, admittance." I feel an honest pride in and of non-acquiescence in opinions, how. saying, that I have taken a very active ever long established or popular, without part in its direction for upwards of three previous investigation. To render the years pait, and during that period it has meaning till more evident, let us suppose been in a progressive state of improvement. the sentence to be extracted from the writ. It is within that time the manufacture for îngs of an author hostile to the reputation coarse woollens has been introduced, noof our bard.—Notwithstanding the judg- ticed by your correspondent, not with a ment of successive critics, and the applaute view to immediate profit, but rather to inof fucceffive generations (Voltaire fer in- ftil habits of industry in the rising genestance would have said), I think it proper ration. If A. B. has resided for any to suspend my opinion, till I shall have in. length of time in the city of Bristol, it is quired for myself by what peculiar excel- scarcely possible but that he must have lencies Shakespeare' has gained and kept known the present Directors have constantthe favour of his countrymen ; because ly expressed a wish, that their fellow-citihuman judgment, though it be gradually zens would inspect the improvements, and gaining upon certainty, never becomes in. point out any others, they might wish to be fallible, and approbation, thongh long con- introduced ; an advertisement to this eftinued, may yet be only the approbation feet was sent to all the Bristol papers. of prejudice or fashion. --Now the reason- This House of Industry, as it is now ing, whether coming from Johnson or Vol. called, is situate on the banks of the river taire, is precisely the same, though the ob- Avon : the tide flows immediately under jects which they have in view are diame its walls; the windows of most of the trically opposite; both are anxious that wards look towards it, and from fume of Shakespeare's own evidence alone should them the prospect is extensive and beautihe admitted on his trial; the former in ful, equalled by few, surpassed (I had alfull confidence that the poet's paramount most faid) by none. Having myself seen mezit would thereby be rendered more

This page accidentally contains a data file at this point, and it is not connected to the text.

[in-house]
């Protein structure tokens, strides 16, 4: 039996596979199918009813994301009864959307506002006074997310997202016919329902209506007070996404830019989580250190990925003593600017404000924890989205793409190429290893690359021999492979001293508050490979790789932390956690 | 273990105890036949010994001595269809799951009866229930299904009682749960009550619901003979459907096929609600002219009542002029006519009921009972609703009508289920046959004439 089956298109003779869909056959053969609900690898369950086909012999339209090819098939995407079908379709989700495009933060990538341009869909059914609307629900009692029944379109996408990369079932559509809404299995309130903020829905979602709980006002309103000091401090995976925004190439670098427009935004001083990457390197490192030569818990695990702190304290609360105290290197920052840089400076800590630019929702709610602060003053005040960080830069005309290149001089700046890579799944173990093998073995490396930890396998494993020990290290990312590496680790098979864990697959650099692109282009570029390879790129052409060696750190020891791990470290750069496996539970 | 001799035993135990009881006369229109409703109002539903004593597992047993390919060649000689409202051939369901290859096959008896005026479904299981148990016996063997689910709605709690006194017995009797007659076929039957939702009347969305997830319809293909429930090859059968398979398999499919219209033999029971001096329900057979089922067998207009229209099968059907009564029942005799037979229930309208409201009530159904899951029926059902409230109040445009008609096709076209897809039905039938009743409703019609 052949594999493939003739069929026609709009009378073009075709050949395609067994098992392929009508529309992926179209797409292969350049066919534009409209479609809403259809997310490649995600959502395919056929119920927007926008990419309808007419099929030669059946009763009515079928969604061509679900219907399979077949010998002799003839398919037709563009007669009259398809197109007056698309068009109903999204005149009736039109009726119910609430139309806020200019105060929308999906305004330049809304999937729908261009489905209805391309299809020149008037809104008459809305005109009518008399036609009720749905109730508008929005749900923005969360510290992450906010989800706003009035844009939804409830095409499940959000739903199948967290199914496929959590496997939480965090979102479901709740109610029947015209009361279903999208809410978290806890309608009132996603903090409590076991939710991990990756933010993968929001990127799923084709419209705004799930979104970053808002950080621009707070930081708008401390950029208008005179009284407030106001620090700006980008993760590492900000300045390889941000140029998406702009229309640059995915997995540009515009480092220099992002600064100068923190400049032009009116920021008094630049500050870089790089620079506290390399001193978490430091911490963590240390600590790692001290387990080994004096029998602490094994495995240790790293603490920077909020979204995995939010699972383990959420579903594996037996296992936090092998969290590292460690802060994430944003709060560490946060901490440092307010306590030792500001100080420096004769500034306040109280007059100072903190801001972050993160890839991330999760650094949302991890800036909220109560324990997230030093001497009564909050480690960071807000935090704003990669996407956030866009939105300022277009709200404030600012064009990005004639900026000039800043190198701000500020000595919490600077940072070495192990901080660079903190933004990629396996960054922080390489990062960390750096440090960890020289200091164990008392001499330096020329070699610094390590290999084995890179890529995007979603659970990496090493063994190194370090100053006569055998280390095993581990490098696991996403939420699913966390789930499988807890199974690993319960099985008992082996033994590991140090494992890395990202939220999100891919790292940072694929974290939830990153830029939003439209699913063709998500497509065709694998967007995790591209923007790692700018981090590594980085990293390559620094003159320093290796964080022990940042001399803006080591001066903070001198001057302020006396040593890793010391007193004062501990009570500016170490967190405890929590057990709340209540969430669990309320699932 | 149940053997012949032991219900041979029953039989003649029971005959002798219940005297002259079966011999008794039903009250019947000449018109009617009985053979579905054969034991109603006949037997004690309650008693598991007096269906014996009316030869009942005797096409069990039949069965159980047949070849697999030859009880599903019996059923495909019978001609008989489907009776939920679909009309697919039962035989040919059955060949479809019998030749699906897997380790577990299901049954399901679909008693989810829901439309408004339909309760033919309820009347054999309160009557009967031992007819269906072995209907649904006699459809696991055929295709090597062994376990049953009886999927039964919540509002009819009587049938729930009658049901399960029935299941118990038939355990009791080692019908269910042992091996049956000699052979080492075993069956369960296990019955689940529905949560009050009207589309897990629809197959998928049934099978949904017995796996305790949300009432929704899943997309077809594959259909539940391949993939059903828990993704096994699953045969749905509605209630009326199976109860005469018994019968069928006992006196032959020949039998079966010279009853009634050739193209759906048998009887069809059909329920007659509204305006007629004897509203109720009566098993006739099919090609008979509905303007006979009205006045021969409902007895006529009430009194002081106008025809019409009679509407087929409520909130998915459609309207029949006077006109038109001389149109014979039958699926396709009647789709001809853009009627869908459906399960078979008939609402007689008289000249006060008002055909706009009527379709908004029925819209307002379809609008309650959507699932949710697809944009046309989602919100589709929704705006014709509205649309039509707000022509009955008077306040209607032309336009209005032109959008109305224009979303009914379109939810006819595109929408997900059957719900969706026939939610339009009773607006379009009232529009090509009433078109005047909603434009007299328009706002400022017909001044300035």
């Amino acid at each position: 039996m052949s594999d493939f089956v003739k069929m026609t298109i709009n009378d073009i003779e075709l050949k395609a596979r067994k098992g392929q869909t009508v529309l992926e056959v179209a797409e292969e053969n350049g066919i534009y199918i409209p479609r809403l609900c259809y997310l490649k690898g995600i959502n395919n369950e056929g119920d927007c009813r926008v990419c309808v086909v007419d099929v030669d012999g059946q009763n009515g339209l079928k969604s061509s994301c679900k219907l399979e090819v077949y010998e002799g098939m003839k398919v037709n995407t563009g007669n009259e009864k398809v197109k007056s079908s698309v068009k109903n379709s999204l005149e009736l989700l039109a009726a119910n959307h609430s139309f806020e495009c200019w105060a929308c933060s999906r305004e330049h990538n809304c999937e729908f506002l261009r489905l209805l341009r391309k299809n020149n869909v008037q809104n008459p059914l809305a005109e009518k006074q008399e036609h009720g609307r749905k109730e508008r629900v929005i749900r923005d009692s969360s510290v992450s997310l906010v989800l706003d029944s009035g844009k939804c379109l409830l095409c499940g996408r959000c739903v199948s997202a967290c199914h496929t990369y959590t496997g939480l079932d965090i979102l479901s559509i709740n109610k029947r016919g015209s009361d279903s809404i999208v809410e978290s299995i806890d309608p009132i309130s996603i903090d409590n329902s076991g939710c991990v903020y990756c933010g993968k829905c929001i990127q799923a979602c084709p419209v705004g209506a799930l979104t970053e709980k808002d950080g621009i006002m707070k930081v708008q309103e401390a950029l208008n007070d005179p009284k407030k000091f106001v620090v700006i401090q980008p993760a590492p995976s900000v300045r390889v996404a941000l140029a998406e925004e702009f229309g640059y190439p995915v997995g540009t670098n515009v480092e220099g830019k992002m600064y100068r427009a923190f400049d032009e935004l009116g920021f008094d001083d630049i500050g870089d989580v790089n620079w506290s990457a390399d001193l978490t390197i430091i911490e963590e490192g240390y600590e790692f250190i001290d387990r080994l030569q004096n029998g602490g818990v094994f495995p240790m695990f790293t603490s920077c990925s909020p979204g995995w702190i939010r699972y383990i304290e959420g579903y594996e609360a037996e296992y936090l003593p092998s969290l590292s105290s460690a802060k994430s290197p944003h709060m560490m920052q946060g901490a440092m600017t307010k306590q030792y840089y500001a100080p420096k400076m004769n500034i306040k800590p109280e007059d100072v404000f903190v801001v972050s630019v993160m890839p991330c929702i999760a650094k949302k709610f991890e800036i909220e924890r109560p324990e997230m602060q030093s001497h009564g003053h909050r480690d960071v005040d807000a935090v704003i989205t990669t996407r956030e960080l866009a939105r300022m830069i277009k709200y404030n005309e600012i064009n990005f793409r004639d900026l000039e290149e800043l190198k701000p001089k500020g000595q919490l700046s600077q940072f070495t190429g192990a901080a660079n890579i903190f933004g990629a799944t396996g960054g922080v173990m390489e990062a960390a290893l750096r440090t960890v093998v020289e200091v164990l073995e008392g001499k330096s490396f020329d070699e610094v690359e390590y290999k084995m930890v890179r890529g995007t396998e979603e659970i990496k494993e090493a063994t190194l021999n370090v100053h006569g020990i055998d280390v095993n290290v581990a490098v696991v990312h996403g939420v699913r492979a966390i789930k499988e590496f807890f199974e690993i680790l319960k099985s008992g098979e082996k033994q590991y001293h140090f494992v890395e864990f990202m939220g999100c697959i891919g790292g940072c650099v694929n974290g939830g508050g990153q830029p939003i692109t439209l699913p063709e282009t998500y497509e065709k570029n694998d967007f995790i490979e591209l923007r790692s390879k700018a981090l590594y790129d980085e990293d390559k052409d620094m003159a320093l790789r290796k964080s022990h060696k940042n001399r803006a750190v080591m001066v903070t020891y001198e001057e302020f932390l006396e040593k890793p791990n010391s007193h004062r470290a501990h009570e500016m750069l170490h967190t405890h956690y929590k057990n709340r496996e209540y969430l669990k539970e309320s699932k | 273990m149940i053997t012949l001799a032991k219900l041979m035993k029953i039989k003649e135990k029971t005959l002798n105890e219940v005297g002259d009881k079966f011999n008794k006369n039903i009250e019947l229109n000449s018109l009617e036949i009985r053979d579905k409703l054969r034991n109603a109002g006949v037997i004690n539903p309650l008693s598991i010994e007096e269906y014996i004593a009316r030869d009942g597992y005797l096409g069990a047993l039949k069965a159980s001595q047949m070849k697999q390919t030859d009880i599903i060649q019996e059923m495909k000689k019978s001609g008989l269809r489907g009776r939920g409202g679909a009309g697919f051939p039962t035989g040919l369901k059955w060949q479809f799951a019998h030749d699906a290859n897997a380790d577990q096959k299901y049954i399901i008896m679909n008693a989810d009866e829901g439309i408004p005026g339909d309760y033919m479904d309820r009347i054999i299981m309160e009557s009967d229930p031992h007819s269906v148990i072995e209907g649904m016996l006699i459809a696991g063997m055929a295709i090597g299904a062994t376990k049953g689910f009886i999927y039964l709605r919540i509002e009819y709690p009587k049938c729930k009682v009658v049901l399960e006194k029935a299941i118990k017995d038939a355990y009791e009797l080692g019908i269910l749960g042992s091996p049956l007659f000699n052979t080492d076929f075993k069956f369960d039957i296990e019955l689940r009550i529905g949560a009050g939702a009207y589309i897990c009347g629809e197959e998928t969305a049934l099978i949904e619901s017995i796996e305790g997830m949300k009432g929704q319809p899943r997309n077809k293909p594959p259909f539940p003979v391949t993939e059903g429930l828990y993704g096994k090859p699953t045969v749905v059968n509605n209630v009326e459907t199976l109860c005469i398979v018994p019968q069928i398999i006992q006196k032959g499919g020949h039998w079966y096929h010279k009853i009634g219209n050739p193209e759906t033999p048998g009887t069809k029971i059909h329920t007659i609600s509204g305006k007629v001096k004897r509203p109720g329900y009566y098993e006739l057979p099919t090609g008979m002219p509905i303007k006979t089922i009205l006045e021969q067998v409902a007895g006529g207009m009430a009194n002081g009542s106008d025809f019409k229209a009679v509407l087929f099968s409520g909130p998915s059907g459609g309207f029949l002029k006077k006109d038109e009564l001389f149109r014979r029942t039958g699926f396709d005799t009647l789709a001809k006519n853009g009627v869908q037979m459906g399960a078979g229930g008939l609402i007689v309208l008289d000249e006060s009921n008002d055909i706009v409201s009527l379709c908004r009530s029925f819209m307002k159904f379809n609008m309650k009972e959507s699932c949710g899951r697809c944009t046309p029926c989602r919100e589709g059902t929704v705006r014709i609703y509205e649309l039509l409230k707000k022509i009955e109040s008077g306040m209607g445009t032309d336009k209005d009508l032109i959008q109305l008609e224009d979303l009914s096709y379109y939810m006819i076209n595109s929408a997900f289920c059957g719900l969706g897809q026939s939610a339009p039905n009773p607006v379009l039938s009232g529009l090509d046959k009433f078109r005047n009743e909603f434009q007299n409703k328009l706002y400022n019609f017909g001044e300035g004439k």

most of the Houses of Industry in this part conspicuous and impressive; the latter of the kingdom, I have no hesitation in with the hope of thewing, that much of saying, however respectably many of them his fame rests on no other foundation but are conducted, I never saw one more clean, national prejudice and partiality. more healthy, or in which the poor are